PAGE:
This wine bar above Local Foods Market gives new life to the space that was once Benjy’s lounge. An eclectic wine list with retail-style pricing offers customers tons of value, and the staff knows the selections well enough to guide people to a choice that will suit their tastes. Chef Maria Gonzalez’s menu includes snackable fare like popcorn (kicked up with Korean red pepper salt, cookie chunks, and more), yellowfin tuna crudo, and house made milk bread with butter and trout roe (a concept familiar to anyone who’s had Nancy Cakes at Nancy’s Hustle). The entrees are equally compelling, especially the $25 steak dish that pairs Texas wagyu sirloin with creamy potato puree and a red wine reduction. At a time of rising prices, it might be one of the best red meat deals in the city. Hopefully, the concept catches on enough to expand its hours beyond the three nights per week it’s currently open.

Goode Co. Fish Camp
Goode Co. Seafood has always been the shining star in the Goode Co. universe, so it’s no surprise that its new seafood restaurant in The Woodlands is off to a strong start. Staples like fried shrimp match the company’s reputation, but delving into the dishes that are new for this concept brings considerable rewards. Instead of campechana and a po ‘boy, try the Gulf crudo with aji amarillo and avocado or the wood-roasted catch of the day with charred tomato and okra. Gulf Coast-inspired decor gives the place a lived-in feel, and a wide range of cocktails offer plenty of refreshment. 

Heights & Co.
This patio bar concept from Savoir proprietor Brian Doke and chef Eric Johnson demonstrates the power of simplicity. They’ve created a compelling hang out by serving good versions of popular cocktails like the Ranchwater and gin and tonic alongside familiar fare like Caesar salad, queso, and thick, juicy burger. Don’t miss Johnson’s classic take on pork schnitzel in which the crispy breaded cutlet gets paired with spaetzle; think of it as an alternative to chicken fried steak.

I don’t spend enough time in Cypress to call this new Italian spot from the owner of The Union Kitchen the best restaurant in the area, but I wouldn’t be surprised if other people start doing so. The new restaurant covers a broad range of both regional Italian dishes and Italian-American fare, roaming from classics like frito misto and meatballs with polenta to Caesar salad and mozzarella-stuffed chicken involtini. No one’s going to say that fettuccine Alfredo with shrimp and crab is a dish anyone would find in Italy, but it’s undeniably delicious and an ideal fit for a welcoming, family-friendly restaurant. Choosing one dessert from the many available choices will prove difficult, but the strawberry cassata cake channels warm memories of meals at Tony Vallone’s more casual restaurants.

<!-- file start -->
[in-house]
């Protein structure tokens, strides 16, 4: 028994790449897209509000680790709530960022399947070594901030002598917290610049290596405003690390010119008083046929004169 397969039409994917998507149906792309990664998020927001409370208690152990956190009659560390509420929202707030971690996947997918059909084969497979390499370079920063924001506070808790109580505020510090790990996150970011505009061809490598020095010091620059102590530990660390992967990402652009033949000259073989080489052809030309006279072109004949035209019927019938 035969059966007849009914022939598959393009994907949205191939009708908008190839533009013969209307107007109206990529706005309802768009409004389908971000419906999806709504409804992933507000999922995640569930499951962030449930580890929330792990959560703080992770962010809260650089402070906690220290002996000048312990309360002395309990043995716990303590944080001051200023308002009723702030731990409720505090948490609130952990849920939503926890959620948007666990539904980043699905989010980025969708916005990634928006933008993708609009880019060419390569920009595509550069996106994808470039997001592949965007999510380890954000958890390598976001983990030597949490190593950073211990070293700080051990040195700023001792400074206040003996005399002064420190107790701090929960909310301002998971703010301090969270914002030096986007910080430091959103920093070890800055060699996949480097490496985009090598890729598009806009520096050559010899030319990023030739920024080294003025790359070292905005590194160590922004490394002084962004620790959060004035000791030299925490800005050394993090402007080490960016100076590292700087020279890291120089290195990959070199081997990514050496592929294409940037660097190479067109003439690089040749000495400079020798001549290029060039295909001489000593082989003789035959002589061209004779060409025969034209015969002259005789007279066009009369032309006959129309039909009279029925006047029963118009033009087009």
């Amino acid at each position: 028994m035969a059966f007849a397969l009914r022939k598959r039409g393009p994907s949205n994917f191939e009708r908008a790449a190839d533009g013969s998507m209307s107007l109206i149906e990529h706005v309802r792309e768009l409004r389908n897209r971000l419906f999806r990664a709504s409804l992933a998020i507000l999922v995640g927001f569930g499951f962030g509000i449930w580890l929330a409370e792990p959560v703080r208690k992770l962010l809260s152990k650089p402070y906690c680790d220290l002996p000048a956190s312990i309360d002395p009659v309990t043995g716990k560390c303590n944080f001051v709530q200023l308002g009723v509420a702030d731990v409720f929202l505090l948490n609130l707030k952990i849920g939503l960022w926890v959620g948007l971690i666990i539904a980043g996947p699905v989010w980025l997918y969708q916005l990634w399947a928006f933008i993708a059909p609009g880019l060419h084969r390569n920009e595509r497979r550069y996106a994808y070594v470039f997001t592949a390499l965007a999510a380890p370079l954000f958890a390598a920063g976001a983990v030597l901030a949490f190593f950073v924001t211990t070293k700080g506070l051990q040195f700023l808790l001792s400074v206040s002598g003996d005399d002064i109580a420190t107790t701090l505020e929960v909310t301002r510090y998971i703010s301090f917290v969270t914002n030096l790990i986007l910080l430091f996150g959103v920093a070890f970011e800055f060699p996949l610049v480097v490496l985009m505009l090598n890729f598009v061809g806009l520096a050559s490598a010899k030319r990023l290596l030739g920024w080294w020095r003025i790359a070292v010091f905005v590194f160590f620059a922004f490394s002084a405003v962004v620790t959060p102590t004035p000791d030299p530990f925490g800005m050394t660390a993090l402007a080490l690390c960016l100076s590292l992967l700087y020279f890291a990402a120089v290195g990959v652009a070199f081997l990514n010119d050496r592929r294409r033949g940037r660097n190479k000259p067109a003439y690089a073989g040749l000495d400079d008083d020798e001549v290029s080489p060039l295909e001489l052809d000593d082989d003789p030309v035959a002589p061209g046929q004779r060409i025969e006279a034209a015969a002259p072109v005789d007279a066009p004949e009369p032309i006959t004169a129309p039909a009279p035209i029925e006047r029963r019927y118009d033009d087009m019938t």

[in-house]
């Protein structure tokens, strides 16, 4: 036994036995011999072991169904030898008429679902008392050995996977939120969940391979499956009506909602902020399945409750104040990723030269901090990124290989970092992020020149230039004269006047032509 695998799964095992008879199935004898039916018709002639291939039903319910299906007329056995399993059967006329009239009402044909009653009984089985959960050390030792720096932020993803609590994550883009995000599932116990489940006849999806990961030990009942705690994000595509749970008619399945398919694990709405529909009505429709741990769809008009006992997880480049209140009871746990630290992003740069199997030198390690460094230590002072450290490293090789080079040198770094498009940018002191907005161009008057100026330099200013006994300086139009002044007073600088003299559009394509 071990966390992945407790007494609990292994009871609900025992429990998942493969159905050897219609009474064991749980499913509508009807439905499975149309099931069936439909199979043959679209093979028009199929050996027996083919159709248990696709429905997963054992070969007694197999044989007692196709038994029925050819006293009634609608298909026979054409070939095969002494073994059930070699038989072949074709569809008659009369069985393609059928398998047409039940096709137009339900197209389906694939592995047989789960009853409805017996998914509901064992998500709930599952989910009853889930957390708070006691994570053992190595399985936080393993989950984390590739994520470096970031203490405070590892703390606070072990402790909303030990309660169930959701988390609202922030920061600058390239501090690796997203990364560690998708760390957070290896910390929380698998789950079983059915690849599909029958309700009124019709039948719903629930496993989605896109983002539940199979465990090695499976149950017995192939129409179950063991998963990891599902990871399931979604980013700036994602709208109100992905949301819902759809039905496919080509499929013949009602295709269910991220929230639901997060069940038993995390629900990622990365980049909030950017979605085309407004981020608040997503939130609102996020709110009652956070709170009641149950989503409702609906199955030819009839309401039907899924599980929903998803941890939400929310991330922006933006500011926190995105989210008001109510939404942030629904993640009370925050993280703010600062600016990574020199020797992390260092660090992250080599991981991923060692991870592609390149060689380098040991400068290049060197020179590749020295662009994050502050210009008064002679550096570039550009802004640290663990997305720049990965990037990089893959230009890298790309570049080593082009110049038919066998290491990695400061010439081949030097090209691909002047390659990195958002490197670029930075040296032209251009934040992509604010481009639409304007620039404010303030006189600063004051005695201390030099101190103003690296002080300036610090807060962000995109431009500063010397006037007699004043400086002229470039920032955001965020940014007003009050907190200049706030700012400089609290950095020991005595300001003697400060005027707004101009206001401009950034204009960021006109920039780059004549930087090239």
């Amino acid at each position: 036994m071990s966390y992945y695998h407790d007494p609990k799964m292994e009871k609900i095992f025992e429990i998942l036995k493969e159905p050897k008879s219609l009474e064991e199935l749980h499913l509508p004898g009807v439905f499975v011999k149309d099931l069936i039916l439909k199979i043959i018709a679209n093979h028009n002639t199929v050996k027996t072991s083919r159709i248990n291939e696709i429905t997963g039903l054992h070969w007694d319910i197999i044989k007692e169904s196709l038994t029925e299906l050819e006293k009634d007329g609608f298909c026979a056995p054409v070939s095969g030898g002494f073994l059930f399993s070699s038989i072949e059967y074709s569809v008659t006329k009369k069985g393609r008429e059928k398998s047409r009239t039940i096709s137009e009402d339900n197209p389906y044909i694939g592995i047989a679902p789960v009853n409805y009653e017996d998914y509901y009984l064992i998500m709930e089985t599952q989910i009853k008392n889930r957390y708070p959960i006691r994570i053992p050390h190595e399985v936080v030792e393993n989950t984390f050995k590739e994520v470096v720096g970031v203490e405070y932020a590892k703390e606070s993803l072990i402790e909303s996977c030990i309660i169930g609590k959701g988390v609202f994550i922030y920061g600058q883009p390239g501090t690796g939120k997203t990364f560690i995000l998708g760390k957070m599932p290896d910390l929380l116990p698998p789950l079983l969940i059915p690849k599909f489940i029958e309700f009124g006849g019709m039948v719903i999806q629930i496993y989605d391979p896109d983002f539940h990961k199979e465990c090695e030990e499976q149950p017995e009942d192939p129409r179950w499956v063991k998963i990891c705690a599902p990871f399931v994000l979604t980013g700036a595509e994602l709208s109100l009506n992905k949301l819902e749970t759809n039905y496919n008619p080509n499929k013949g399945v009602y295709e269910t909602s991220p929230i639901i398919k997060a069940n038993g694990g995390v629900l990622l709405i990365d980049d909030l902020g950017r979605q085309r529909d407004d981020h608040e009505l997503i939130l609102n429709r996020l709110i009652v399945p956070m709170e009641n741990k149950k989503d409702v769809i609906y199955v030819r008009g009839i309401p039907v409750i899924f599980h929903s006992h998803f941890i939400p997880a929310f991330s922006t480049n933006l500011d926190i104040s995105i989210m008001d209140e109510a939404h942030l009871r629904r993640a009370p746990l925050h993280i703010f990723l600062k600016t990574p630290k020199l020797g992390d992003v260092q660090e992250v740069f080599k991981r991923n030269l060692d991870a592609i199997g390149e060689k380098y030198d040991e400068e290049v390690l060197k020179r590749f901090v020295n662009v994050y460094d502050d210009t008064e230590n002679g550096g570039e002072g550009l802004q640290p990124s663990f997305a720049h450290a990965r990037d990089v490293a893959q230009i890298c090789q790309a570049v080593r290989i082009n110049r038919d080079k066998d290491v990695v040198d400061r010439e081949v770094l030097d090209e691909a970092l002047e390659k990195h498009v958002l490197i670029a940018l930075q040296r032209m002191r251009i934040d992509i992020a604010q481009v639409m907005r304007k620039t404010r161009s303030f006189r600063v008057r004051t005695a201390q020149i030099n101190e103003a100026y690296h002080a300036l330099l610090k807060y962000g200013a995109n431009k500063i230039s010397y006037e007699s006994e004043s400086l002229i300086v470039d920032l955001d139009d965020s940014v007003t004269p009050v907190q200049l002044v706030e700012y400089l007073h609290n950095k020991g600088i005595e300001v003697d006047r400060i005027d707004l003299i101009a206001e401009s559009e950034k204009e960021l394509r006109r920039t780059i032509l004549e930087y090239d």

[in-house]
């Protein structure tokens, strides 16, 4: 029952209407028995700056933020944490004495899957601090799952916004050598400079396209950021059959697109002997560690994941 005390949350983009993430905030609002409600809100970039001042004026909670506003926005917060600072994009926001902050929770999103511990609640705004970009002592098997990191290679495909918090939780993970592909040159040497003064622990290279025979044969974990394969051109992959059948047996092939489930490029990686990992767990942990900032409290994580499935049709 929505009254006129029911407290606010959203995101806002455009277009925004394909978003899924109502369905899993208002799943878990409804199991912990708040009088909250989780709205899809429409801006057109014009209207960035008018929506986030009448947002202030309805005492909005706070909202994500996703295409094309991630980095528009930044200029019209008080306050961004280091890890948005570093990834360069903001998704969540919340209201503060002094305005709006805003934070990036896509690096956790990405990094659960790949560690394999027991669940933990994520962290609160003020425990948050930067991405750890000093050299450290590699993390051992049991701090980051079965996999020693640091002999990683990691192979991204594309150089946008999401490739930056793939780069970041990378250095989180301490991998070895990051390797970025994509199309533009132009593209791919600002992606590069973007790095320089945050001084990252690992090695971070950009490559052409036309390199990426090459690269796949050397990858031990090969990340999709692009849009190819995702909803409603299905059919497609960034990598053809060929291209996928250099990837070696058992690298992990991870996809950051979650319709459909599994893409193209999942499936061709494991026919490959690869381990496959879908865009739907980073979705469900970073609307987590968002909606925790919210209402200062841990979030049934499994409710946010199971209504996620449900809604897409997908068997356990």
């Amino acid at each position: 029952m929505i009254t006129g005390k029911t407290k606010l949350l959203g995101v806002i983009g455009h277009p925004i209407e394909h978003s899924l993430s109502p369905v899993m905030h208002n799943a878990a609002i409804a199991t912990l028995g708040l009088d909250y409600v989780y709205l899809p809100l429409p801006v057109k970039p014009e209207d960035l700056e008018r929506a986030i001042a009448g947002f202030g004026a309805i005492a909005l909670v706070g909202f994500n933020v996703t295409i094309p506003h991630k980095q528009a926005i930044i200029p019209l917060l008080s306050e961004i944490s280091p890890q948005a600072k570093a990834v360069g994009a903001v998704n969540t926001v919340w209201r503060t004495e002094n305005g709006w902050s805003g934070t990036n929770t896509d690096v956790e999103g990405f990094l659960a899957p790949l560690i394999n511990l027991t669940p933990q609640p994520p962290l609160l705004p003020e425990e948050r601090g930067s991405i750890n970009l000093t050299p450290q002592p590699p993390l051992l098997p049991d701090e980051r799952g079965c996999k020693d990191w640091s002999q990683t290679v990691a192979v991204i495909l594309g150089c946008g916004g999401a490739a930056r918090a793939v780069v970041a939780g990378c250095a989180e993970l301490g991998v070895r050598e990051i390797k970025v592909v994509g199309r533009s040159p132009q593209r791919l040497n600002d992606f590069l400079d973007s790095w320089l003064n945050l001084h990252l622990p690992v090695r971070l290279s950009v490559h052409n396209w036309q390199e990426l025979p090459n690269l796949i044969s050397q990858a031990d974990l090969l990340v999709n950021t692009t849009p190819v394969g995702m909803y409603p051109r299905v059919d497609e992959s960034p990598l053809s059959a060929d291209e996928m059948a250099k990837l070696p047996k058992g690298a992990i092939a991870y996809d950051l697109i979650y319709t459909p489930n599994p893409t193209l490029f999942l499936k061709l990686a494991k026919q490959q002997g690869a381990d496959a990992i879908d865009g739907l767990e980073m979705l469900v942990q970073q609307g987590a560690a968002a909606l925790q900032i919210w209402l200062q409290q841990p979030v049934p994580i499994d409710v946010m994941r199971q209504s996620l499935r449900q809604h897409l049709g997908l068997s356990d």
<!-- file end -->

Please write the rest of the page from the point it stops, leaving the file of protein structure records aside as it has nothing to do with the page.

GJ Tavern
A new name, a new chef, and a new menu provide an opportunity to reassess Chris Shepherd’s downtown eatery. Although it initially struggled to find its footing, chef Tim Reading (Caracol, Ixim) has given the Tavern an identity it lacked previously. Now, the menu is built around the sort of classic fare that someone might want to eat once or twice a week. Highlights include house made cavatelli pasta with duck confit and crispy duck cracklings, roasted brick chicken with cabbage and asparagus slaw, and a throwback mushroom Swiss burger that gets a kick from horseradish sauce. Well-executed cocktails and a tidy wine list provide compelling choices to those who prefer to sit at the bar and snack on items like roasted almonds and marinated olives.